never been a better time to buy a piano. Here in Los Angeles, there are many fine pianos in search of new homes, and due to the economy, prices are extremely competitive.
you are a beginner or a seasoned performer, a responsive piano will
enable you to create more color and subtlety--more pleasure for you and listeners. So,
buy the best piano you can afford. It will reward you and your family with many happy years. Begin with some basic questions:
what is our budget? And how much space can we give a piano in our home?
you prefer a new or a vintage instrument? In a music store, sit down
and play several used and new pianos. You'll quickly respond to one or the other.
If you don't play yet, bring a friend who does, and weigh his/her reactions
as well as your own. A good piano has a life expectancy of ca. 50 years,
and vintage pianos which have been rebuilt can last another 50 years
or more. This investment may outlive you.
the wood and finish of the case important to you? Often people buy pianos more for the case than the tone. If your budget is on the low
side and you're serious about learning to play, opt for sound quality
upright (vertical) pianos, the best sound is generally obtained from
the instrument with the longest strings, all other things being equal.
So choose an upright that stands tall. If you are in the market for
a grand, length matters, though it requires space in your home. Some uprights actually have a longer "speaking string length" than baby
grands, and thus produce a superior sound.
pianos, such as Kawai or Yamaha, are known for their dependable level
of mid-range quality. Chickering, Baldwin, Knabe and numerous other
vintage makes can be quite good with more individual variation. Estonian, Korean and Chinese pianos are appearing on the market, and improving in quality every year.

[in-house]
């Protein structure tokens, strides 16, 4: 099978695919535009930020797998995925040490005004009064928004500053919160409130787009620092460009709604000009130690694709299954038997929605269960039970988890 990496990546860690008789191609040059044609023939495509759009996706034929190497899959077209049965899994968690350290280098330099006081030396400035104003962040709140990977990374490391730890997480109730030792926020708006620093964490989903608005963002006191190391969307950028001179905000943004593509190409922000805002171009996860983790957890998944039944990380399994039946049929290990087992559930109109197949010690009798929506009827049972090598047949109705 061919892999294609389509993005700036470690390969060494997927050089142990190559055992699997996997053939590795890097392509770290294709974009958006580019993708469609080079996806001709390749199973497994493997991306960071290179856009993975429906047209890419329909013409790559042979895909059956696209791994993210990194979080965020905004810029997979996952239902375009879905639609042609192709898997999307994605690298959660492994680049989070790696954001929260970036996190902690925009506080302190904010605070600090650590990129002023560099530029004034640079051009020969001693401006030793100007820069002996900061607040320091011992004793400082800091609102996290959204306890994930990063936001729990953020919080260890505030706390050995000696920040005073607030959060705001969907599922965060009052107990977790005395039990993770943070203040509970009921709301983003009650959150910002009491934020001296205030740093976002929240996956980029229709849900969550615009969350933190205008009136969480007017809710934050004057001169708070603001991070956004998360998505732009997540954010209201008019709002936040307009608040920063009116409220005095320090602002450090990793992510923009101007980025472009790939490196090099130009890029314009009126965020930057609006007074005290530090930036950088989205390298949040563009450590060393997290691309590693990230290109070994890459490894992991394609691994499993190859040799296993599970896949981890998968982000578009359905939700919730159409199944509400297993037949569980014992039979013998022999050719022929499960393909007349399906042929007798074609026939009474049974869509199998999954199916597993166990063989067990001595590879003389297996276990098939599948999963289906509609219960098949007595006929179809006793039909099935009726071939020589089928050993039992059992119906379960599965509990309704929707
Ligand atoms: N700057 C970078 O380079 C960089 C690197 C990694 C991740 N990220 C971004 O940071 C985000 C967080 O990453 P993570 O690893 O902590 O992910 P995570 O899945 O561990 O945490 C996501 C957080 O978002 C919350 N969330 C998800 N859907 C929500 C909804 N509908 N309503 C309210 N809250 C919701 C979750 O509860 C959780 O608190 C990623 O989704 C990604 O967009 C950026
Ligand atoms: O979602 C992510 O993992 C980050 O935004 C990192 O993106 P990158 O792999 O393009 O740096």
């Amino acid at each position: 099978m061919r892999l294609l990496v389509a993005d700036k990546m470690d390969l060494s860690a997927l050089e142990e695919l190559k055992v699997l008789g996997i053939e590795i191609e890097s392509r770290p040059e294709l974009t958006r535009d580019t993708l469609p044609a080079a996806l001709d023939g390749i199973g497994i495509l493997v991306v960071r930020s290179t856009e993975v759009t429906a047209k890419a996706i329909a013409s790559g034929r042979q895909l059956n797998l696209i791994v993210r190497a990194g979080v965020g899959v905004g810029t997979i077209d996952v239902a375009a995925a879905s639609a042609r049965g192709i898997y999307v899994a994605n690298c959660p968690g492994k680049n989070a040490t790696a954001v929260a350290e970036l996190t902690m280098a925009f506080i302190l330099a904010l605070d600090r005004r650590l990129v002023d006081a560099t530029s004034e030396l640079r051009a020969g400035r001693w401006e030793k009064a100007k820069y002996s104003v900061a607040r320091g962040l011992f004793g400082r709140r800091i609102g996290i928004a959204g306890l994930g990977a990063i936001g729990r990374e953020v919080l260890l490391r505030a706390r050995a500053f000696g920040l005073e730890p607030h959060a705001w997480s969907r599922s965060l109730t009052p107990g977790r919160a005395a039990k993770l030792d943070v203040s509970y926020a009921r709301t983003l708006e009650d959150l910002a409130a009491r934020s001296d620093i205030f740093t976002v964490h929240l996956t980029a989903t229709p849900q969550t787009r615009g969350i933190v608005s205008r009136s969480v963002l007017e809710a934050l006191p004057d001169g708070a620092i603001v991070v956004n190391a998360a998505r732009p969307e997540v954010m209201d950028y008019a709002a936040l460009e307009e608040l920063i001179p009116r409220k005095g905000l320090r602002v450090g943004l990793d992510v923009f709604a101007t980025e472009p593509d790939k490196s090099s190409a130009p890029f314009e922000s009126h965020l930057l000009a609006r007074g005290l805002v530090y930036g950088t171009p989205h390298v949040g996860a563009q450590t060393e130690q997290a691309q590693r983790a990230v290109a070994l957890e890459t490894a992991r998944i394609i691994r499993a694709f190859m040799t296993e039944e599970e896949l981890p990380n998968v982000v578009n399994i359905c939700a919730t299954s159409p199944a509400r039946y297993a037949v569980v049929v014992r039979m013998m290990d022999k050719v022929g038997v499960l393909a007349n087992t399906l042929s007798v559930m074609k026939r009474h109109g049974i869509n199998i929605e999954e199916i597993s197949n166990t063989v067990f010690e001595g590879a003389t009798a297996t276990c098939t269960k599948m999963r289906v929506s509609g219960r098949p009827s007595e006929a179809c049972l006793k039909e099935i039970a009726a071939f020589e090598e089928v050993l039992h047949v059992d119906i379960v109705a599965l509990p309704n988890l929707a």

Bosendorfer, Bechstein, and Mason & Hamlin will be pricey, whether new
or used, but they will better retain their value as investments. Though the manufacturing quality of Steinway has fluctuated over time, who doesn't want to own a great Steinway?
Notice that Japanese, European and American pianos are characterized
by different qualities of sound: tighter-more focused, darker, brighter,
deeper, and more colorful.
pianos have their own personalities too. Vintage pianos were all hand made. Even today, minor variations in thousands
of individual parts and the way they stabilize over time, plus the finishing
(voicing etc.) pianos receive in the store after leaving the factory
all have an effect. With older instruments, I often wonder if all those
years of Chopin and Brahms have made them mellow?
though a piano may be in good condition, old or new, it may not be a
particularly good piano, regardless of price. Buying a piano is like
buying a used car; we all drive, but rarely have the expertise to judge
what's under the hood. A piano has ca. 12,000 parts under the hood.
So when you find an instrument you like, be sure to have a Registered Piano Technician (Piano Technicians Guild) check it
out before purchasing. An excellent detailed resource for more
information is Larry Fine's The Piano Book.
And now his latest, Acoustic and Digital Piano Buyer. (A word to the wise, even after reading these books, you still need to consult someone who plays well, and a technician's inspection to properly evaluate the quality of a piano.)
I had the opportunity to play Vladimir Horowitz's Steinway model D concert grand. The tone quality of this magical instrument was somehow imbued
with the character of forty years of the master's playing. He called
it "my old friend". You'll feel that way about your piano too.
So start your pianosearch now!